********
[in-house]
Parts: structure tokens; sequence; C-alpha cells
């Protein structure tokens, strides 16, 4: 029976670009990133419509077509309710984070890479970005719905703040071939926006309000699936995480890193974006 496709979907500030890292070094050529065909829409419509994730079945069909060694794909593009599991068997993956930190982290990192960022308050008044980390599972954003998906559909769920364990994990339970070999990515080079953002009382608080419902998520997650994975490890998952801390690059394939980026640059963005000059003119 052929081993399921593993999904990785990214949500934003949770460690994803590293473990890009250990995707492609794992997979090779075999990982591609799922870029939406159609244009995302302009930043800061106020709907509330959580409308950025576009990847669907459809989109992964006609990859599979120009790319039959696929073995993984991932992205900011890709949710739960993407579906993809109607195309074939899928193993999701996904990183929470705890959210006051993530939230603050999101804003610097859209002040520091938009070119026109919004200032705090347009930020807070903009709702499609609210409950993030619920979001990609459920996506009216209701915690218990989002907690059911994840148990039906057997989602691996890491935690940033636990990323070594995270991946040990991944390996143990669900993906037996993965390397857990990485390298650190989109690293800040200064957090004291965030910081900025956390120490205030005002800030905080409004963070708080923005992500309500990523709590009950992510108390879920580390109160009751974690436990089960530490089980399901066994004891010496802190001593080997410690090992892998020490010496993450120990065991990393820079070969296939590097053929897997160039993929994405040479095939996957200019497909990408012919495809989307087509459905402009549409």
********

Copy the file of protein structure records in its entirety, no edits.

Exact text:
[in-house]
Parts: structure tokens; sequence; C-alpha cells
């Protein structure tokens, strides 16, 4: 029976670009990133419509077509309710984070890479970005719905703040071939926006309000699936995480890193974006 496709979907500030890292070094050529065909829409419509994730079945069909060694794909593009599991068997993956930190982290990192960022308050008044980390599972954003998906559909769920364990994990339970070999990515080079953002009382608080419902998520997650994975490890998952801390690059394939980026640059963005000059003119 052929081993399921593993999904990785990214949500934003949770460690994803590293473990890009250990995707492609794992997979090779075999990982591609799922870029939406159609244009995302302009930043800061106020709907509330959580409308950025576009990847669907459809989109992964006609990859599979120009790319039959696929073995993984991932992205900011890709949710739960993407579906993809109607195309074939899928193993999701996904990183929470705890959210006051993530939230603050999101804003610097859209002040520091938009070119026109919004200032705090347009930020807070903009709702499609609210409950993030619920979001990609459920996506009216209701915690218990989002907690059911994840148990039906057997989602691996890491935690940033636990990323070594995270991946040990991944390996143990669900993906037996993965390397857990990485390298650190989109690293800040200064957090004291965030910081900025956390120490205030005002800030905080409004963070708080923005992500309500990523709590009950992510108390879920580390109160009751974690436990089960530490089980399901066994004891010496802190001593080997410690090992892998020490010496993450120990065991990393820079070969296939590097053929897997160039993929994405040479095939996957200019497909990408012919495809989307087509459905402009549409």